The lens in focus – lens structure in seeds of 51 Australian Acacia species and its implications for imbibition and germination

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Acacia s. str. (Mimosoideae, Fabaceae) is the largest plant genus in Australia (∼1000 species). Its seeds have physical dormancy from a hard, water-impermeable testa. Heat from fire (natural systems) and hot water (nursery production) can break this dormancy. It is often reported that these treatments 'soften' or 'crack' the seed coat, but in practice they only affect a minute part of the seed coat, the lens. We examined lens structure in a wide range of Acacia species to determine what diversity of testa and lens structure was present, if there were differing responses to a hot water dormancy breaking treatment and if there were structural differences between soft- and hard-seeded species. Seed morphology, testa and lens structure were examined before and after hot water treatment (∼90°C for one minute), in 51 species of Australian Acacia from all seven sections, from all states and territories of Australia and from a wide range of environments. Five of the species had been noted to produce non-dormant seed ('soft-seeded' species). Average seed mass per species ranged from 3.1 to 257.9 mg (overall average 24.2 mg, median 13.8 mg). Almost all species had a relatively thick seed coat (average 132.2 μm) with well-developed palisade cells (average 41.5 μm long) and a lens which 'popped' in response to hot water treatment. For 44 species ranging in average seed mass from 3.1 to 43.9 mg (×14 range), the unpopped lens area only ranged ×3 (11480-36040 μm 2). The lens was small (in 88% of species the average length of the unpopped lens was <300 μm) and the unpopped lens area was a minute proportion of seed surface area (average 0.10%). A. harpophylla (soft-seeded species) had a thin testa (37.3 μm) without obvious palisade cells and did not have a functional lens. In hard-seeded species the morphology of the popped lens varied widely, from a simple mound to complete detachment. A functional lens is not a universal feature in all genera of the Mimosoideae, including several species in a genus (Senegalia) previously included in Acacia s. lat. On the basis of the 51 investigated species a lens was present in all Australian acacias, although non-functional in two soft-seeded species. Although the lens was, on average, only ∼1/1000th of the surface area of an Acacia seed and thus easily overlooked, it can have a profound influence on imbibition and germination. An assessment of lens structure, before and after heat treatment, can be of considerable use when interpreting the results of Acacia germination experiments.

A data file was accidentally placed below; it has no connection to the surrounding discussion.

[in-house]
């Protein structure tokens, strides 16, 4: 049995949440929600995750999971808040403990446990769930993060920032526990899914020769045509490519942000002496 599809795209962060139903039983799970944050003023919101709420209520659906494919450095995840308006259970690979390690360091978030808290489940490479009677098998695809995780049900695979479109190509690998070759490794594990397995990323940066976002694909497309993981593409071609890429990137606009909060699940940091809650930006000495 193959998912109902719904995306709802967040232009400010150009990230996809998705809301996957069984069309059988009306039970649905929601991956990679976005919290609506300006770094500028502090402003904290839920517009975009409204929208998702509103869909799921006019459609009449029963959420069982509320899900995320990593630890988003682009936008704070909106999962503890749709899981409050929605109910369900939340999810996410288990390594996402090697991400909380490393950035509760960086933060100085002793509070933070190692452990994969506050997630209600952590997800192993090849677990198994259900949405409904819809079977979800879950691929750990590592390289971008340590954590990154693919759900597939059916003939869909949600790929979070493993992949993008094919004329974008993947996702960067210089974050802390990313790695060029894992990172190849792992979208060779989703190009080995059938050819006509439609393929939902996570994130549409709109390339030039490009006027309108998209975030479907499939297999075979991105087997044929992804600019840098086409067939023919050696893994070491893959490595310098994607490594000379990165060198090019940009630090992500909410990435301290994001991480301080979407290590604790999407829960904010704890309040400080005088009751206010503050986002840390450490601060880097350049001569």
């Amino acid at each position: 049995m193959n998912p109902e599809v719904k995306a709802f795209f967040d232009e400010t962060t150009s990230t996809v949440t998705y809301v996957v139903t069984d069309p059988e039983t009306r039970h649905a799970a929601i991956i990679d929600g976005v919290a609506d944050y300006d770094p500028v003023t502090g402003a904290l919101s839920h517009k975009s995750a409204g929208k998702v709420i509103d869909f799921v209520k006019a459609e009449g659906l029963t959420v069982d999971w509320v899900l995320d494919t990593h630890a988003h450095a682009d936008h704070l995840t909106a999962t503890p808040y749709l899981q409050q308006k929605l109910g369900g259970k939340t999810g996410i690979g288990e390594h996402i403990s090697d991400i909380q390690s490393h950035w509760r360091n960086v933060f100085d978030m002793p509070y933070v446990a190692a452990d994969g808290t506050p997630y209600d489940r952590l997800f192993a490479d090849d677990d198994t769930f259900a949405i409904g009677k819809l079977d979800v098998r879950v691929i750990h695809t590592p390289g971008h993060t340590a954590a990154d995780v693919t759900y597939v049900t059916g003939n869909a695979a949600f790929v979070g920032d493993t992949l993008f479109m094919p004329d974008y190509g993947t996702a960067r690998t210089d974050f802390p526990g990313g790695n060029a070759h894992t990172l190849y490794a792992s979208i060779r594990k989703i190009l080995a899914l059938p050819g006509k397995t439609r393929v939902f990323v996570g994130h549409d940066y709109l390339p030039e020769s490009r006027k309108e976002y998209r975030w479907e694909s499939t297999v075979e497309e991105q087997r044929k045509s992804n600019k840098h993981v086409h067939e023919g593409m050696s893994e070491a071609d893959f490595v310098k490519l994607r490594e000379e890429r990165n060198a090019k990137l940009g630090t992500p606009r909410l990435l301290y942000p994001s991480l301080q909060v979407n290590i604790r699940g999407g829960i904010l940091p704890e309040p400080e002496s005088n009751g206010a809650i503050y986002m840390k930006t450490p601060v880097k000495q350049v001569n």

Original languageEnglish
Pages (from-to)398-413
Number of pages16
JournalAustralian Journal of Botany
Issue number5
Publication statusPublished - 18 Sep 2018


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